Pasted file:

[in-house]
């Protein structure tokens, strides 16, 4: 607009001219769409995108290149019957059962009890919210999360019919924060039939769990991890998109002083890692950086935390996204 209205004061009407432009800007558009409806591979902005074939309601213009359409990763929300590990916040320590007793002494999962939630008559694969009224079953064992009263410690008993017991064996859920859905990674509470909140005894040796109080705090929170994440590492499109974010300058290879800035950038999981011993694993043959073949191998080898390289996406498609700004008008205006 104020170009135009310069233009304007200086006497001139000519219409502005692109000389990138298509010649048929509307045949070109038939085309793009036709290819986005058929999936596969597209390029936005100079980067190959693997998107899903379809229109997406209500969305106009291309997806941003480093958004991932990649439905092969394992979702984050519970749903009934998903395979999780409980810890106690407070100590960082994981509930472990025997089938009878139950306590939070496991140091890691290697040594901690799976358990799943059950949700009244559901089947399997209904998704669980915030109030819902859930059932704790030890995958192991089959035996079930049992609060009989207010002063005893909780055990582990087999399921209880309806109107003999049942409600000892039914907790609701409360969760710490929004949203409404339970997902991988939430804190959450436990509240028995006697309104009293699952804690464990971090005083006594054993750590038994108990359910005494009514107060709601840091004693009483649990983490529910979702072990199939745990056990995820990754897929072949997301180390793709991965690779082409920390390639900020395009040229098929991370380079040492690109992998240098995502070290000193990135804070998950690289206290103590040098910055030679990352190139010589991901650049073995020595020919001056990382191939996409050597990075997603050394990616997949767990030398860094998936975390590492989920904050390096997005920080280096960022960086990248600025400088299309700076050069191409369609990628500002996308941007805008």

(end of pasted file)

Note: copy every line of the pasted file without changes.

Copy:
[in-house]
């Protein structure tokens, strides 16, 4: 607009001219769409995108290149019957059962009890919210999360019919924060039939769990991890998109002083890692950086935390996204 209205004061009407432009800007558009409806591979902005074939309601213009359409990763929300590990916040320590007793002494999962939630008559694969009224079953064992009263410690008993017991064996859920859905990674509470909140005894040796109080705090929170994440590492499109974010300058290879800035950038999981011993694993043959073949191998080898390289996406498609700004008008205006 104020170009135009310069233009304007200086006497001139000519219409502005692109000389990138298509010649048929509307045949070109038939085309793009036709290819986005058929999936596969597209390029936005100079980067190959693997998107899903379809229109997406209500969305106009291309997806941003480093958004991932990649439905092969394992979702984050519970749903009934998903395979999780409980810890106690407070100590960082994981509930472990025997089938009878139950306590939070496991140091890691290697040594901690799976358990799943059950949700009244559901089947399997209904998704669980915030109030819902859930059932704790030890995958192991089959035996079930049992609060009989207010002063005893909780055990582990087999399921209880309806109107003999049942409600000892039914907790609701409360969760710490929004949203409404339970997902991988939430804190959450436990509240028995006697309104009293699952804690464990971090005083006594054993750590038994108990359910005494009514107060709601840091004693009483649990983490529910979702072990199939745990056990995820990754897929072949997301180390793709991965690779082409920390390639900020395009040229098929991370380079040492690109992998240098995502070290000193990135804070998950690289206290103590040098910055030679990352190139010589991901650049073995020595020919001056990382191939996409050597990075997603050394990616997949767990030398860094998936975390590492989920904050390096997005920080280096960022960086990248600025400088299309700076050069191409369609990628500002996308941007805008």